The best way to identify birds in the field is its morphological character. Chiefly, you have to distinguish their color, beak shape, body size, legs, wings etc. You can also identify them to some extent by their flying pattern, habitat preference, calls etc.
Backyard Bird Watching
You will see many kinds of birds only by traveling some distance to their habitats. Others may be nearby, but the weather and your hectic schedule might prevent you from going out to find them. So what to do? The answer is to bring the birds to you.
Most of the backyard birds belong to the species that usually live in woods and meadows. They move into new habitats when they find suitable clearings with plenty of trees and lawns. To a bird backyard can serve just as a woodland glade. With a bit of thought and effort, the clever bird watcher can make his or her backyard or garden attractive to neighborhood birds.
Birds, essentially, need four things for living, which you can supply:
1. They need a warm, safe place to roost, or rest, each night.
2. They need a safe place to build a nest.
3. They need food.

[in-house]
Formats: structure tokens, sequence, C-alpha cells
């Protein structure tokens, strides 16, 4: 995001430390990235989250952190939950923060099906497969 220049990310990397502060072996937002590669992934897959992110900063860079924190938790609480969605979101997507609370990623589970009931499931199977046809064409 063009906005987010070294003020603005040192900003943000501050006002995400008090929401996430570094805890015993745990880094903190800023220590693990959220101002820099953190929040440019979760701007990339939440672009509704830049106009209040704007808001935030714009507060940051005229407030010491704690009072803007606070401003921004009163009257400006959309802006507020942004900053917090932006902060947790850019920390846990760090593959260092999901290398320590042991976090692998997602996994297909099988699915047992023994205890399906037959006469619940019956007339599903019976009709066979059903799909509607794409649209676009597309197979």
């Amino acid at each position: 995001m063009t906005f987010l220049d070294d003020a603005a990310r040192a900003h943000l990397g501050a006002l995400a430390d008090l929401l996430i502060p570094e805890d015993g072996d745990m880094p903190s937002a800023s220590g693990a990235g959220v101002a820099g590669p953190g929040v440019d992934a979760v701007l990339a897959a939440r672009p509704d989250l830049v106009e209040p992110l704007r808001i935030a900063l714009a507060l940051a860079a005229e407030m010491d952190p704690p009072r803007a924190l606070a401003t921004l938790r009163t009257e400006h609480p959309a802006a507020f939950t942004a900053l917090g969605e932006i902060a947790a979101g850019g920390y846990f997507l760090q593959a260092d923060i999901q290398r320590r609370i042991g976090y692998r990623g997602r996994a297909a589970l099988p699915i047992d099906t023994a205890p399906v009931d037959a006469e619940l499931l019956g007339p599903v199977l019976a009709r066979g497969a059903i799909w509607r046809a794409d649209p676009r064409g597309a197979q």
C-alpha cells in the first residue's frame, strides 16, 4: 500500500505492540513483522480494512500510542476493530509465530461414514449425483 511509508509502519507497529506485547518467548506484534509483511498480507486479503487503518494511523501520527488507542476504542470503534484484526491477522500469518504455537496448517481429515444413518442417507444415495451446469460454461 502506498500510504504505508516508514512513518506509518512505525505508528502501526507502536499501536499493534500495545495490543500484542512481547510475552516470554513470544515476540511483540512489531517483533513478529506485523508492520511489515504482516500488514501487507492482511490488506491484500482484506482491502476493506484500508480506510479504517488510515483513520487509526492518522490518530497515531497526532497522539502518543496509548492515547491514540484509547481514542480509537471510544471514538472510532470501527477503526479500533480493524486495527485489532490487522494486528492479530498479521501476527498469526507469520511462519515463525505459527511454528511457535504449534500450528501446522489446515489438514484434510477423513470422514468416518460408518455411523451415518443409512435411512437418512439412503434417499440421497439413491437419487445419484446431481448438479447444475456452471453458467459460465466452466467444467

4. They need water to drink and to bathe in.
5. A place to nest: some birds will use a nest box. Others will nest in thick leafy trees or bushes. It is better to plant some dense shrubs in and around the backyard with thorny hedges to keep out cats. Roosting sites are much the same as nest sites. Any thick, dark, sheltered shrubbery will provide birds with a safe place for the night, away from prowling cats and owls, and out of the cold wind.
eBird is a powerful tool for birders. It has online checklist program that keeps track of how many birds you have seen and where it happened. You can always see the number of birds on your “life list”.
iNaturalist is a citizen science project
and online social network of naturalists, citizen scientists, and biologists built on the concept of mapping and sharing observations of biodiversity across the globe. One of the world's most popular nature apps, it helps you identify the plants and animals around you.
When you see a bird you don’t recognize, simply answer five straightforward questions about its color and size, and the Merlin Bird ID app suggests likely species matches. Managed to snap a photo? Even better! upload it to the app, and Merlin will offer a list of possibilities. You’ll also get plenty of information about the species you’re seeing, courtesy of the Cornell Lab of Ornithology.
Every year the Sarus Craniacs & Conservation Lovers come together to organize Sarus Festival to celebrate conservation efforts in Lumbini. We share our stories and lessons learned and renew our commitment for the next year together.